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Toilet Room Floating Shelves

October 6, 2022

Our little toilet room project was an excellent opportunity to utilize everyone’s favorite design item: floating shelves! Since we wanted a seamless look and didn’t want to see exposed shelf brackets, we were fortunate that the small space allowed us to span wall to wall and use hidden cleats. The process of making and installing these shelves is relatively simple and intuitive. 

Essentially, we want to create a plywood sandwich with a cavity in the back and sides for a hidden cleat. Here’s how we did it:

how to install floating shelves

Supplies needed:

  • 1/2” Plywood
  • 1”x3” pine board
  • Wood Glue
  • 18 Gauge nail gun
  • Table Saw
  • Chop saw
  • Level
  • Stud finder
  • Drill/impact driver

How to build floating shelves?

We started by taking a rough measurement of the width of the toilet room – roughly 36”. Since this was behind and above a toilet, we didn’t want the shelves to project out into the space too much, so we picked 6 3/4” as a safe depth. Once we had our rough dimensions, we started by ripping the ½” plywood into 6” strips (this allowed for ¾” face piece to leave us with six ¾” overall depth). Next, we crosscut our plywood to 36 1/2” – knowing 36” was the rough dimension, this made sure we would be safely long. Because I wanted the height of the shelves to be 1 3/4”, so working backwards, I subtracted two pieces of ½” plywood and found out that my middle cavity would be ¾”.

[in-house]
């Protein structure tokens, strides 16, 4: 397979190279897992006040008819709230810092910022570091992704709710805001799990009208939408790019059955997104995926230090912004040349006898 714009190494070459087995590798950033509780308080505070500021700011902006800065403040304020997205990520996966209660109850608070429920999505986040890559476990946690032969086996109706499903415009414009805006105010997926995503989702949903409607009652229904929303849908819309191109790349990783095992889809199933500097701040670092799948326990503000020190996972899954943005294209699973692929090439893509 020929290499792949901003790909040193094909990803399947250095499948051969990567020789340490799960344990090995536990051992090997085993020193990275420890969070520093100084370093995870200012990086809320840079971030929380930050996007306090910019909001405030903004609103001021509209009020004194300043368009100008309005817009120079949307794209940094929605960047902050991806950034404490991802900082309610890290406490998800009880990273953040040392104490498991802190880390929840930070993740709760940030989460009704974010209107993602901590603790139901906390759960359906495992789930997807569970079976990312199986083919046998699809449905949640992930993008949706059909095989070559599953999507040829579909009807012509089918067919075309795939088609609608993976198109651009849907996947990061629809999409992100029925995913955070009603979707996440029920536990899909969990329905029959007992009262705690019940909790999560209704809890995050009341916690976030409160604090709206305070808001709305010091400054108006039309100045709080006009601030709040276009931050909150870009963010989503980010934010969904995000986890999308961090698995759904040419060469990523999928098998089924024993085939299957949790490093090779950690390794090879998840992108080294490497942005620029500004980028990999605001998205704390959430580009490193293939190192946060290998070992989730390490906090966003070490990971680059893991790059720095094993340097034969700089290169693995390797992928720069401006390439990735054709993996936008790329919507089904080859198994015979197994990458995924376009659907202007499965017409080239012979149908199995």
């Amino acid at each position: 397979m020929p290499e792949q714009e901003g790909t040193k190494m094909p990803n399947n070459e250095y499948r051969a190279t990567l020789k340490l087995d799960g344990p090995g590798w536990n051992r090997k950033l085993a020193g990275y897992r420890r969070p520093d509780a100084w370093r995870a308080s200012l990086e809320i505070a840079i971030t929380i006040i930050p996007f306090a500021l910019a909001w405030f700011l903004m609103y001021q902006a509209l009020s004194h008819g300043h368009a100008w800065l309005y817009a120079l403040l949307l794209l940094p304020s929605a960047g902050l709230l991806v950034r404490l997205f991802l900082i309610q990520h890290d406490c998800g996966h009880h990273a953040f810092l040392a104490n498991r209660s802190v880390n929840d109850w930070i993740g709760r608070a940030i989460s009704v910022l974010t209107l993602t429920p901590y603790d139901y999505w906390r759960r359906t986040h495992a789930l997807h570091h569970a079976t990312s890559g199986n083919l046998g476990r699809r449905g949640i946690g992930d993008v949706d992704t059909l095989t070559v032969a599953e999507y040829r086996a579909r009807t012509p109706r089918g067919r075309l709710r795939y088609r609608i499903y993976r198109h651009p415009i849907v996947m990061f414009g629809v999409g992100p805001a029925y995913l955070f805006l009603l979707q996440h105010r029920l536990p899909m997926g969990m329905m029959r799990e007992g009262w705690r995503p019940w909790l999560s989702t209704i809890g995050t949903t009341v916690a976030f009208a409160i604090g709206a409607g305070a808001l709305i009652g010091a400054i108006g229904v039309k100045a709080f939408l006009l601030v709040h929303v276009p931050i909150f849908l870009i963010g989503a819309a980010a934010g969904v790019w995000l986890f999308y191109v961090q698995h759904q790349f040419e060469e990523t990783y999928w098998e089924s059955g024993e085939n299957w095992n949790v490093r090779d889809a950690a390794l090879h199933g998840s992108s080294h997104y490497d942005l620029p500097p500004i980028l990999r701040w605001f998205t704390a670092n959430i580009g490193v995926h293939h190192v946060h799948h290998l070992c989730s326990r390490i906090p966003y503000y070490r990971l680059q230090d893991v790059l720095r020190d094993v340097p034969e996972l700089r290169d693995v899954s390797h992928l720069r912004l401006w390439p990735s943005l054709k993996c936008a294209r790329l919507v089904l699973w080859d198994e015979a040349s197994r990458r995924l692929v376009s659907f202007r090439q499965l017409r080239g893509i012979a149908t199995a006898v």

I then ripped down pieces of pine to ¾” x ¾” to use as my build-up in the cavity. I ran one piece the whole width of the front and glued it and shot it in. On the sides and back, I held my buildup pieces 1” from the edges. This is so the wall-mounted cleats would have a place to go. Once these are glued and shot in, I put another piece of plywood on the top (creating the sandwich!) and glued and shot those on.

*Important – be wary of your nail depths, so you don’t shoot through the finished face of the shelf*

Next, I cut a piece of pine into 1 ¾” x 36 ½”. Glued it and shot it on the face of the shelf. From here, you can fill nail holes, sand all finished faces and stain with a color of your choosing. 

For the Hidden Cleat

We ripped pieces of pine ¾” x ¾” LIGHT (just short of the measurement) to allow the shelf to slide on. We found studs, marked out level lines and screwed the cleats to the back and side walls. For shelves this short (6” deep), it’s unlikely that there will be studs to screw into. So we used drywall anchors on the sides. Take final measurements on the exact widths and cut the shelves accordingly. Finally, the shelf should slide straight on. You can use a trim head screw from a discrete location to secure the shelf to the cleat. Throw on some decorations, and that project is done! 

Here is a quick little video showing you a step-by-step!

floating shelves installed in our newly updated toilet room
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